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Why displays of anger can backfire

When negotiators get angry, their counterparts often snap to attention, research shows. We tend to perceive negotiators who appear angry as hard bargainers, and thus make lower demands of them and offer them higher concessions than when dealing with happy opponents, University of Amsterdam professor Gerben A. Van Kleef has found in his research.

In email negotiations, when they’re happy, do you know it?

Negotiators’ expressions of emotion offer critical feedback about their preferences, offers, fears, and other information, yet emotions can be notoriously difficult to interpret accurately.

Keeping advisers on our side

Before and during a negotiation, we often seek advice from others about whom to approach, what to offer, what to accept, and how to navigate an unfamiliar process. Whether our advisers are experienced agents negotiating on our behalf or friends sharing their personal experience, we weigh their advice and decide whether or not to follow it.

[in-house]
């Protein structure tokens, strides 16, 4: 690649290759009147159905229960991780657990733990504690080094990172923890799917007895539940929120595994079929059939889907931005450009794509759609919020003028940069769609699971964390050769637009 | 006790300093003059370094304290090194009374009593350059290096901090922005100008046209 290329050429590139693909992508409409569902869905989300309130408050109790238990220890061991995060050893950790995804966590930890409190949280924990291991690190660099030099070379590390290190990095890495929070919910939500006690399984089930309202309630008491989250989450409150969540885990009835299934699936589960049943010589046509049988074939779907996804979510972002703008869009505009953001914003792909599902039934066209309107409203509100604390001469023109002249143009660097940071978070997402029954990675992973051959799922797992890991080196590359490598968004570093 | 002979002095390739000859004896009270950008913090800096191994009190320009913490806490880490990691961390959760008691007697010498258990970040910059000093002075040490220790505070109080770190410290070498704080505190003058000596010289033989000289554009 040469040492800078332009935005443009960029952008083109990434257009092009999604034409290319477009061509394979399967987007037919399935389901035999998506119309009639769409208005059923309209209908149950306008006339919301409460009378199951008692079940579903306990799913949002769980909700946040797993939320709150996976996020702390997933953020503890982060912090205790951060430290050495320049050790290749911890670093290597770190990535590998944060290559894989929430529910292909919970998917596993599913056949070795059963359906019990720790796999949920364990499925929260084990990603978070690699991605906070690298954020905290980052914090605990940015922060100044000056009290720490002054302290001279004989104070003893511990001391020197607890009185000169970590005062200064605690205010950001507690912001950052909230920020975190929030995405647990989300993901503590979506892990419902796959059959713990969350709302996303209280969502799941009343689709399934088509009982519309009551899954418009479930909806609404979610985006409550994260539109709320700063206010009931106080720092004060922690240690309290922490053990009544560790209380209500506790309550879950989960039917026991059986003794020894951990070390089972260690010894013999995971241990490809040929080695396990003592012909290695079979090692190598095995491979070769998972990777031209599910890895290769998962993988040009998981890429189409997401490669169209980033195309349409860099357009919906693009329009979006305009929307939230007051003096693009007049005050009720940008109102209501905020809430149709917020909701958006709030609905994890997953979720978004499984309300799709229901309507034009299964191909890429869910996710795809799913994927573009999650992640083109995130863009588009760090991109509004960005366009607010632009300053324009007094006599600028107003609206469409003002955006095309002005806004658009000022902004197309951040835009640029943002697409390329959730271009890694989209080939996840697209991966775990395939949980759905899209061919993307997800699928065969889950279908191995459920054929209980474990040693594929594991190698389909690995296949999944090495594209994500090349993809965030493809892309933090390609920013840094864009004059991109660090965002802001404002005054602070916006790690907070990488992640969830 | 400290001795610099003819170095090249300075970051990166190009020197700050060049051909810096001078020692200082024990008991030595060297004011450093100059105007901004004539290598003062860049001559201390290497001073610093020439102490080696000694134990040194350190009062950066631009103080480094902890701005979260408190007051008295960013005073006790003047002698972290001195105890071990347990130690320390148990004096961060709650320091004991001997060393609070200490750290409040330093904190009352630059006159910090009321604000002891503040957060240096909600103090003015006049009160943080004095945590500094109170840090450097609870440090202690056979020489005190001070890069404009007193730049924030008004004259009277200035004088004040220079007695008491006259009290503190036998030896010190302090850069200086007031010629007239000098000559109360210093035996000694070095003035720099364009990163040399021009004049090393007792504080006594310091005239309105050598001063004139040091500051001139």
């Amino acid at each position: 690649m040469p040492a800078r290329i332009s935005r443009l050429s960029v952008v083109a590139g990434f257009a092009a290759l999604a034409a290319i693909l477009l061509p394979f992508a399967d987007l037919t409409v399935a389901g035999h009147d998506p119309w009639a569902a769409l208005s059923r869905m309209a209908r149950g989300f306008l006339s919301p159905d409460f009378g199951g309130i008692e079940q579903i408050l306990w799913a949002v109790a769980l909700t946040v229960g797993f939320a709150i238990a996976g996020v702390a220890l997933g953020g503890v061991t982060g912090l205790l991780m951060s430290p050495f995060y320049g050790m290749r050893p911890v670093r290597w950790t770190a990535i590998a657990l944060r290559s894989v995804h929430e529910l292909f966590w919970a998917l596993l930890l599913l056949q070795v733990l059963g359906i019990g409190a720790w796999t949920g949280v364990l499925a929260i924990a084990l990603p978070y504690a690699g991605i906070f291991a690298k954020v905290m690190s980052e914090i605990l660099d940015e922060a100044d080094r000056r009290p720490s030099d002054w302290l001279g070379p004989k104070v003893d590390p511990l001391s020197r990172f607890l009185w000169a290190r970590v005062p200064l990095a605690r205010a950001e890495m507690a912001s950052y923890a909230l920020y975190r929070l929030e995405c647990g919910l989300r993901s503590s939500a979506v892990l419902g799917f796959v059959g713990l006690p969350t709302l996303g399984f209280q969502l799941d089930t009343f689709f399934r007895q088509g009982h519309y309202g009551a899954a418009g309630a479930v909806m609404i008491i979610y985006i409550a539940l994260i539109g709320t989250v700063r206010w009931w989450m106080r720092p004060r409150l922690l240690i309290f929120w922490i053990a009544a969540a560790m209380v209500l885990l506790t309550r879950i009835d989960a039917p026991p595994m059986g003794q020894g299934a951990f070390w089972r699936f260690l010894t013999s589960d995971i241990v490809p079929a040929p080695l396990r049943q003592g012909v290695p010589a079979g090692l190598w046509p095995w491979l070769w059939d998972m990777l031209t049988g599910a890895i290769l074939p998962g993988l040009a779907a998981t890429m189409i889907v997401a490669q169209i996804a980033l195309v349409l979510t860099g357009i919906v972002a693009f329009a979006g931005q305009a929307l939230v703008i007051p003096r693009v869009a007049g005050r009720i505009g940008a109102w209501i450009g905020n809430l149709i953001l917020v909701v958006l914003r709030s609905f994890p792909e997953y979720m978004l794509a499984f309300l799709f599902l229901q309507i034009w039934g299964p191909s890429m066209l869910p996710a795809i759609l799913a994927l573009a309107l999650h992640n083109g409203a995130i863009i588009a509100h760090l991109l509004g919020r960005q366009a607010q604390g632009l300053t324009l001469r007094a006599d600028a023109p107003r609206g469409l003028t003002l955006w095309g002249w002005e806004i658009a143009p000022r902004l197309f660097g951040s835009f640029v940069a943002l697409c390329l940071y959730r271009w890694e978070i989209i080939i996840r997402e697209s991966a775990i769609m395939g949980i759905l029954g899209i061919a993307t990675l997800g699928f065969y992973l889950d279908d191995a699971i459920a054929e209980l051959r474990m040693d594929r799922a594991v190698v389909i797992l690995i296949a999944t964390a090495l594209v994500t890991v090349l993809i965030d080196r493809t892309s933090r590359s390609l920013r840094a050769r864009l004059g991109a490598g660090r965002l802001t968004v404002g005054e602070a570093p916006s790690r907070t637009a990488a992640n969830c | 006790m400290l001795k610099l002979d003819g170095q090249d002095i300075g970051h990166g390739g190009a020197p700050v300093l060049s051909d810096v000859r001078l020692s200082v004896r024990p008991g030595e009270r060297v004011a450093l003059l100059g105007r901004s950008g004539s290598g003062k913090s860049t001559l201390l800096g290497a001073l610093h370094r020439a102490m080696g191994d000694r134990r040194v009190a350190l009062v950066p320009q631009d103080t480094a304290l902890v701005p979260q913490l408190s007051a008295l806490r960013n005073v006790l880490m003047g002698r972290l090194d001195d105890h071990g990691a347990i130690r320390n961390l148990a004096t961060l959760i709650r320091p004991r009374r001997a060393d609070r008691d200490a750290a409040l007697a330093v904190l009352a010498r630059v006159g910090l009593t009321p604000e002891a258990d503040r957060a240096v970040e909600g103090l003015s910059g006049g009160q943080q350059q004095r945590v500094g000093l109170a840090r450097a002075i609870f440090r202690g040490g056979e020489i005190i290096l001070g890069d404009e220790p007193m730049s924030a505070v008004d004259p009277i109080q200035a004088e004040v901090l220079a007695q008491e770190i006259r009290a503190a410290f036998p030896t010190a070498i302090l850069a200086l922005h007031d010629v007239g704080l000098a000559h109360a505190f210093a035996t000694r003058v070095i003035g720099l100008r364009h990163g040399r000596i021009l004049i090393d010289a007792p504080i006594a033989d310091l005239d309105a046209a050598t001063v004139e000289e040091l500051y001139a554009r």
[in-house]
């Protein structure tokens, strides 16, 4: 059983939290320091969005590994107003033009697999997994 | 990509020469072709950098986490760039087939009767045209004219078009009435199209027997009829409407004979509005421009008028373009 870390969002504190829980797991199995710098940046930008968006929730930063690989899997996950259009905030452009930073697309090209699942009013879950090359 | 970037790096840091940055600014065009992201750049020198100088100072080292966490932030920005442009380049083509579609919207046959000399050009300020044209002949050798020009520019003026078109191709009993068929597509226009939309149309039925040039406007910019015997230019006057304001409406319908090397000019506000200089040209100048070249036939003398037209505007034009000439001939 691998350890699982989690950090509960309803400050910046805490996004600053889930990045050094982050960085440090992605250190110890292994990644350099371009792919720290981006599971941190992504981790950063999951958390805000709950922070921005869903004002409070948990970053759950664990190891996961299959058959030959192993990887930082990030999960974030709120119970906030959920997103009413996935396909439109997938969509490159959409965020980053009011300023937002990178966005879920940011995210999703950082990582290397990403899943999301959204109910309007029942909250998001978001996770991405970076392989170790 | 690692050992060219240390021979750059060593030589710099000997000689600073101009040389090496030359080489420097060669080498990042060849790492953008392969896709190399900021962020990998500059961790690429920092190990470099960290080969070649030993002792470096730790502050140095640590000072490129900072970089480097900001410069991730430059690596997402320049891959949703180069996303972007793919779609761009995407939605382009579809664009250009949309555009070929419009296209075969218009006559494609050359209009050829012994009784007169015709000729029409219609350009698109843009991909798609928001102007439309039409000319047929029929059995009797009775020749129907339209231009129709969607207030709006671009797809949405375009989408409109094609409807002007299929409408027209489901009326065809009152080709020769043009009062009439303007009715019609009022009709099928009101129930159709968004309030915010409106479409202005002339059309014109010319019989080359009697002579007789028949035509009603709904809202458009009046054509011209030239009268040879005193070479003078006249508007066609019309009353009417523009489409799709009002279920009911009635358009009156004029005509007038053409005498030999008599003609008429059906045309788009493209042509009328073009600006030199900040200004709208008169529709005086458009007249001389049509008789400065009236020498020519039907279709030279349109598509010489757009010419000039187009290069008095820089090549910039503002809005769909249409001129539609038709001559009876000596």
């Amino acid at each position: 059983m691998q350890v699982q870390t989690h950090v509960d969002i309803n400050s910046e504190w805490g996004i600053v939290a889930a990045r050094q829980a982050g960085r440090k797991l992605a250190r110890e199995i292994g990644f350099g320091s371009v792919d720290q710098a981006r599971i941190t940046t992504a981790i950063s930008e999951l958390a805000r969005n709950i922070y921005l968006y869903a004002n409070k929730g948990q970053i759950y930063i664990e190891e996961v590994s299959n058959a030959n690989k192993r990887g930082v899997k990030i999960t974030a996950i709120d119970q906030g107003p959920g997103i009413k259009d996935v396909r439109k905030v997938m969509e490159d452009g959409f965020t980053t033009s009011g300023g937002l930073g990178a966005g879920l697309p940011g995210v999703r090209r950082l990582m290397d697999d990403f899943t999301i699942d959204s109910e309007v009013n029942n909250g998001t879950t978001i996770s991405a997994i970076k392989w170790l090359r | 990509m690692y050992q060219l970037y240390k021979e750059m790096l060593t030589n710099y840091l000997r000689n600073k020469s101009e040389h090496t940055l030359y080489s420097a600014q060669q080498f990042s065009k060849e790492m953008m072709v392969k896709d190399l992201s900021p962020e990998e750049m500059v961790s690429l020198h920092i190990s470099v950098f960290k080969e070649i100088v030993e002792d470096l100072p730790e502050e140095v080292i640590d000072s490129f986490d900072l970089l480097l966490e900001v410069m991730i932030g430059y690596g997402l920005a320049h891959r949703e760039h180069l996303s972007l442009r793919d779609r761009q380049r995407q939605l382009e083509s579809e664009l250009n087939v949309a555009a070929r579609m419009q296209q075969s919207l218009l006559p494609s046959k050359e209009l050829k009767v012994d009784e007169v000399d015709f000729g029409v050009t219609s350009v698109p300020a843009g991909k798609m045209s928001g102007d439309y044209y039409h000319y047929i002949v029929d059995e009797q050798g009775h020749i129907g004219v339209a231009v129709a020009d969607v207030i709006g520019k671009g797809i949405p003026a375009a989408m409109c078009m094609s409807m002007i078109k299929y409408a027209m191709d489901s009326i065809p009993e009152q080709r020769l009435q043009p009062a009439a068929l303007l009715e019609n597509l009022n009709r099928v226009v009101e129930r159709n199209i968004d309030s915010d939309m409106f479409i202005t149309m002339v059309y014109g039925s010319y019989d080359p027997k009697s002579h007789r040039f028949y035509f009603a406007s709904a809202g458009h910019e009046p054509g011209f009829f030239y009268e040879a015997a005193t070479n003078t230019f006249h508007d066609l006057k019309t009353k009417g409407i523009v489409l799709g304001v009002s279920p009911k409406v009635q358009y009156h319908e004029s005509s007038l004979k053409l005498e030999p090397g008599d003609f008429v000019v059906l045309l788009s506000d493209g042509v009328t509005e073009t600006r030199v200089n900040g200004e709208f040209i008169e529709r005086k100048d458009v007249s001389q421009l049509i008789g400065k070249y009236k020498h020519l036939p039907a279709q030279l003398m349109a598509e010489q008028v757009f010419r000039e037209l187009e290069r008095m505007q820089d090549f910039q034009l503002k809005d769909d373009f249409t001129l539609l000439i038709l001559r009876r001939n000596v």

When all we can see is red

The ability to take another person’s perspective is a valuable negotiation skill. Perspective taking enhances the discovery of joint gains in negotiation, makes groups more effective, reduces stereotypical thinking, and aids in conflict resolution, to name just a few benefits.

Inoculate yourself against auction fever

Those who participate regularly in auctions have likely observed the phenomenon of “auction fever” firsthand—or caught the fever themselves.

Recovering from adverse events in negotiation

When setbacks arise in negotiation—from a take-it-or-leave-it offer to a walkout to an unexpected economic downturn—we’re faced with several choices.

Are women more ethical negotiators than men—and if so, why?

Men tend to claim more resources than women in negotiation, research shows. Why?

Should you brandish your BATNA?

When and how to reveal what you’ll do if you can’t reach a deal.

In job interviews, is it better to be excited or calm?

When interviewing for a job, you might wonder whether you’ll be viewed more favorably if you appear excited and enthusiastic or if you seem calm and collected. There’s certainly an argument to be made for either choice.

Why screen size matters in negotiation

Do you sometimes negotiate on your smartphone? Before tapping out your next offer, you might want to switch to a video chat on your laptop, the results of a new study led by Rutgers Business School professor Terri R. Kurtzberg suggest.

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